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Messianic Jewish Shared Heritage Bible, JPS-TLV (Shippensburg, PA: Destiny Image Publishers, Inc., 2012). All Scriptural quotations will be used from the MJSHB unless otherwise noted. Furthermore, because this Bible uses the Jewish Publication Society’s numbering system in its version of the Old Testament, this paper will follow that system; however, the Christian numbering system will be in brackets if there are any discrepancies.
The, American Heritage Dictionary of the English Language, executive editor
Anne H. Soukhanov, s.v. “halakhah,” electronic edition (Boston, MA: Houghton Mifflin Co, 2011-2013) defines halakhah as: The legal part of Talmudic literature, and interpretation of the laws of the Scriptures. No page is given.
The Works of Josephus: Complete and Unabridged, translated by William Whiston, electronic edition, includes index (Peabody, MA: Hendrickson Publishers, Inc., 1987), Antiquities XVIII, i 2.
The Law of Moses (Genesis-Deuteronomy), the Prophets, and the Writings, commonly referred to as the Tanakh.
 Raphael Levy, “’First Dead Sea Scroll’: Found in Egypt Fifty Years Before the Qumran Discoveries,” in Understanding the Dead Sea Scrolls: A Reader from the Biblical Archaeology Review, Hershel Shanks, ed. (New York, NY: Vintage Books, A Division of Random House, Inc., 1992), pp. 63-79.
There are recent discussions about this passage and its meaning (Matthew 23:1-4). The majority-held position is that Yeshua was endorsing the teachings of the scribes and Pharisees, while rejecting the teachings of the Sadducees. The less argued position is that the experts in the law and the Pharisees had to make legal rulings pertaining to civil matters and other binding rules like marriage, divorce, property rights, and disputes outside of the Sanhedrin’s scope. Although both positions can be supported in the Biblical texts, the latter position appears to be more in line with the other teachings in the New Testament as well as the Old Testament. See Exodus 18, specifically verses 13-16; Romans 13:1-7; Titus 3:1; 1 Peter 2:13-17; and Nehemia Gordon, The Hebrew Yeshua vs. the Greek Jesus: New Light on the Seat of Moses from Shem Tov’s Matthew (Hilkiah press, 2005).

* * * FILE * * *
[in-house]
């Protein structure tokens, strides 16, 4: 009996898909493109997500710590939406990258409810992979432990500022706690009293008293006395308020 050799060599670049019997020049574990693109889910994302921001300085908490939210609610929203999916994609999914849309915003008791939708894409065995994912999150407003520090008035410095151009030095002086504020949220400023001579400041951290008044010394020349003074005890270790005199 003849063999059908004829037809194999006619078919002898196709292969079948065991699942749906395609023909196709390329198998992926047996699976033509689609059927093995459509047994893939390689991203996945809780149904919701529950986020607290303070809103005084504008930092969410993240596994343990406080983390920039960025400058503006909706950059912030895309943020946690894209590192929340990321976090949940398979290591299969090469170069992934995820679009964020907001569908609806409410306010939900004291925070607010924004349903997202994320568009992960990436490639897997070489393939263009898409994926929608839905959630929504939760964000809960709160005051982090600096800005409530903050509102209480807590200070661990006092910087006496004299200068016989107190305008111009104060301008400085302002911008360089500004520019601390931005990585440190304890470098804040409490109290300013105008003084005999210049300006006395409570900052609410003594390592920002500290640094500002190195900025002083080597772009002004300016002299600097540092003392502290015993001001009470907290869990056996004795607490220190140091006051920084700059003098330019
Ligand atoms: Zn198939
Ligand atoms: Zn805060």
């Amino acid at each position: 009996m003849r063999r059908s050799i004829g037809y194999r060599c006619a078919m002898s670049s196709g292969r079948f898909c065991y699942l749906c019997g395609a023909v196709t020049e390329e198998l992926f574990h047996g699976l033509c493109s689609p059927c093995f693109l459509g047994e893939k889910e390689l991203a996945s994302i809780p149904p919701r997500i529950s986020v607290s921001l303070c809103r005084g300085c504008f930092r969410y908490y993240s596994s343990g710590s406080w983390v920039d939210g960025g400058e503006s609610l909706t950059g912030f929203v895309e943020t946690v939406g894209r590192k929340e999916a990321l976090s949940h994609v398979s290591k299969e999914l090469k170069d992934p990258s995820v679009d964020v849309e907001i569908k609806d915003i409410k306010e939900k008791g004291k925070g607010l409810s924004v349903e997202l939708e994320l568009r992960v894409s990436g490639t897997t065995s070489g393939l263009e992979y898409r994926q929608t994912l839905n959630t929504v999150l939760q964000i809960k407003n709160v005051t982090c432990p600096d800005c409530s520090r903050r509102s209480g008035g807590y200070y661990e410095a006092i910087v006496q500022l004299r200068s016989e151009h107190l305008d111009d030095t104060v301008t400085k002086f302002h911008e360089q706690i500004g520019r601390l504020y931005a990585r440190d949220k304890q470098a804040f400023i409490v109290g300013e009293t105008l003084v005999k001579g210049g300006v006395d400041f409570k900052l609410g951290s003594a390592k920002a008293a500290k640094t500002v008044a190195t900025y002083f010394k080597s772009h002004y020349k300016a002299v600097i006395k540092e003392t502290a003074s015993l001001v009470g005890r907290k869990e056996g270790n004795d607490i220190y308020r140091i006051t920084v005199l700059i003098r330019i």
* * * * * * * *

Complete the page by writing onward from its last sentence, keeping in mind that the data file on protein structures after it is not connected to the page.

Although the bar mitzvah may be different today, there was what the rabbis considered the stages of a man’s life: See Jacob Neusner, The Mishnah: A New Translation, electronic edition (New Haven, CT., and London England: Yale University Press, 1988), Pirkei Aboth 5:21 A.
Timothy S. Laniak, Shepherds after My own Heart: Pastoral Traditions and Leadership in the Bible, New Studies in Biblical Theology 20 (Downers Grove, IL: Apollos, InterVarsity Press, 2006), p. 22.
Frank Damazio, Effective Keys to Successful Leadership: Wisdom and Insight for God’s Set Man and the Ministry Leadership Team (Portland, OR: City Bible Publishing, 1993).
International Church of the Foursquare Gospel, Handbook for the Operation of Foursquare Churches, “16.1 Local Church Officers,” s.v. “D. Other Officers and Offices-Appointed (Bylaws, Article 16.2),” June, 2013 < http://www.foursquare.org/handbook/english.pdf> (4 September 2013).
Don N. Howell Jr., Servants of the Servant: A Biblical Theology of Leadership (Eugene, OR: Wipf & Stock Publishers, 2003), p. 11.